1. donna says:

    I have no good comment, except: “me too”. 🙂

    (We’ll ignore the fact that I occasionally invent contests that nobody is participating in, like Christmas. I totally won Christmas last year…)

  2. Jeanie says:

    I too have no good comment, except NOT “me too.” 😀

    (I’ve always been competitive about the things that matter to me. I can be just as happy to help others win or go along at my own pace, but that’s generally in situations where I know that it would be unfair to compete or that competition would be adverse/useless or disadvantageous to those involved. I think it probably has just as much to do with upbringing than anything else. You stated that you hated team sports because you weren’t very good at them and that you don’t like the feeling before/during competing. I’m the opposite. I was highly successful at team team sports as a child and derived a lot of my sense of self confidence from my successes. I had two brothers who pushed me to be the best and parents who encouraged me. Even as an adult, I still revel in the feeling of anticipation before a competition and the exhilaration I derive in the moment of intense competitive challenges is indescribable. Think of it as psychological behaviourism: For me, positive reinforcement = repeat behaviour. For you, negative reinforcement led to a desire to avoid the behaviours.)

  3. erin says:

    No, I disagree. I don’t think it has anything to do with psychological behaviourism. I am a pretty good singer but I never wanted to compete to get a solo. I don’t have any drive to climb the corporate ladder although I am very successful at what I do. I am pretty good at martial arts but I have no desire to prove that to anyone by going to competitions and winning medals. It’s just not important to me and never has been.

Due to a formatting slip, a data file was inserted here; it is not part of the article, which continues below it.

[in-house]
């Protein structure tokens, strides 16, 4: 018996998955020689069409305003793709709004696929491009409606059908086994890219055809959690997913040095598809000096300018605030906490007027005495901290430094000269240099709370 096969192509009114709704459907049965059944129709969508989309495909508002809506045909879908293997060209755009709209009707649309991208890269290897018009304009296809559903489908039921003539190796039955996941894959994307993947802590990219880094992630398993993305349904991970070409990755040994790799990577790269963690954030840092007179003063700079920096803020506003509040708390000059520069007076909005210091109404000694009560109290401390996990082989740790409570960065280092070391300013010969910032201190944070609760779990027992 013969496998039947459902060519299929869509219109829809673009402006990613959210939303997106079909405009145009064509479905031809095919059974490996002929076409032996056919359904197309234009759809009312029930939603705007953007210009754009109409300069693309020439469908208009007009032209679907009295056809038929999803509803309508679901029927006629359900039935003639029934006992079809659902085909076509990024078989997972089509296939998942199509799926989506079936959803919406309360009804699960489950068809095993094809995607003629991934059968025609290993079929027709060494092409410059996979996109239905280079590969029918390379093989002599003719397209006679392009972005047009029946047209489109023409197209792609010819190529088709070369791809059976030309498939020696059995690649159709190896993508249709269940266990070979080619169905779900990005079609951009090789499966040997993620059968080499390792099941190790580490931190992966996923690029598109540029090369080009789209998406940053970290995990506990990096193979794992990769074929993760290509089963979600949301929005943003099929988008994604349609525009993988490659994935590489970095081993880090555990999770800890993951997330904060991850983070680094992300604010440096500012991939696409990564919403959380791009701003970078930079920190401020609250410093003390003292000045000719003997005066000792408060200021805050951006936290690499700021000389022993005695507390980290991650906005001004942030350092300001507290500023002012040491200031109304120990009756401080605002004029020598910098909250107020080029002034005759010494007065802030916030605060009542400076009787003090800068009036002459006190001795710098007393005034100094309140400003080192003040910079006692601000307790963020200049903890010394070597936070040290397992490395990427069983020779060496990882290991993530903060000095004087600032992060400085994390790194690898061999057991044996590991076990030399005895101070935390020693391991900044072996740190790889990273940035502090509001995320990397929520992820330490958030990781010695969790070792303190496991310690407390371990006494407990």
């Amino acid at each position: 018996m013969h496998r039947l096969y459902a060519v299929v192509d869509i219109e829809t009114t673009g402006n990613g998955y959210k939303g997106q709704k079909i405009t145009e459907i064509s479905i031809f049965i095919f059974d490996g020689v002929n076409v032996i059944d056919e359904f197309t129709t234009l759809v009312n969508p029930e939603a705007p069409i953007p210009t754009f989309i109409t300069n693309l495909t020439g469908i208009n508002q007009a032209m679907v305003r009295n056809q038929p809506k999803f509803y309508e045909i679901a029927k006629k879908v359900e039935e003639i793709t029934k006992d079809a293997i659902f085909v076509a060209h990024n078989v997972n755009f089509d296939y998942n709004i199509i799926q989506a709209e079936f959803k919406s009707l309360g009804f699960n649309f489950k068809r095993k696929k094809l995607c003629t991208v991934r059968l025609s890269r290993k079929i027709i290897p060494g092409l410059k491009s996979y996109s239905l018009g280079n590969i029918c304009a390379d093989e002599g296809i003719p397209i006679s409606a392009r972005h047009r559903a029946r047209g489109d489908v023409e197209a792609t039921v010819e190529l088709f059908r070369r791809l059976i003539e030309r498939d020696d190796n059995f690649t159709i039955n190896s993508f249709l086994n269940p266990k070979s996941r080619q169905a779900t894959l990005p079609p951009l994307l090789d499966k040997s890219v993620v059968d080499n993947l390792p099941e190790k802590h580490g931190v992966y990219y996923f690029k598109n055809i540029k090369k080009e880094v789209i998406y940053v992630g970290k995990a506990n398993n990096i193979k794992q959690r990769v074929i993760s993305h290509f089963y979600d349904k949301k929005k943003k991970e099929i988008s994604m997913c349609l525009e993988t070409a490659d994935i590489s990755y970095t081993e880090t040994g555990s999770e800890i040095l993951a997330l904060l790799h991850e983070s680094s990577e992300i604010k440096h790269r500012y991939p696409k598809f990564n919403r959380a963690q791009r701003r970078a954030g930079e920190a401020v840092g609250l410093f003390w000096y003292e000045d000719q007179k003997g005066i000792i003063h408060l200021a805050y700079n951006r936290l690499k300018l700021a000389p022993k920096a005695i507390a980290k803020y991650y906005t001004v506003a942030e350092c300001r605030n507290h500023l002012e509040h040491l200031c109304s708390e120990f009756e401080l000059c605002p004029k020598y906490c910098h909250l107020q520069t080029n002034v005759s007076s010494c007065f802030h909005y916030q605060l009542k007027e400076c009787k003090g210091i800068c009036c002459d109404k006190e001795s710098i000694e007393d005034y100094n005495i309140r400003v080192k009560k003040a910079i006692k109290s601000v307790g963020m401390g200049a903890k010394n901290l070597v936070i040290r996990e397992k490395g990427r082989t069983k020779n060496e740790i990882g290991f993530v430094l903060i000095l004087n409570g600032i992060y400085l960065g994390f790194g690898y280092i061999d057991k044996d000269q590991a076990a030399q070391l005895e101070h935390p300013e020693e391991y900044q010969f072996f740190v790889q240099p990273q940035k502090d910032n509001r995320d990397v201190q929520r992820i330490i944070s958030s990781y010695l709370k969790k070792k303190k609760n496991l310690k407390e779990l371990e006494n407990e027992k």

You mention the anticipation before competition and the exhilaration in the moment. Even when I have competed and won, I have never felt that. Ever. I think it comes down to personality quirks that one is born with and tendencies to prefer one thing over another. Your preference is towards competition and mine is away from, or at best, neutral.

  4. Jeanie says:

    That makes sense. Perhaps it’s a matter of motivation then. I was motivated by the external positive reinforcement I received, which led to an internal feeling of confidence (and in turn, the associated feelings of pleasure in competitive atmospheres). What are your reasons for participating in martial arts? I imagine they’re more personally focused or internally based than mine. (Sense of own personal enjoyment, achievement, empowerment, etc.)

  5. erin says:

    I like to push myself, physically. I love the art – the beauty of it, the deadliness of it. I like learning new skills. I like the feeling of knowing I could defend myself if I needed to. All of which is usually great motivation but is hard to explain to those whose motivation is to come first.

  6. Jeanie says:

    I understand. I’m sorry the ppl at your dojo don’t.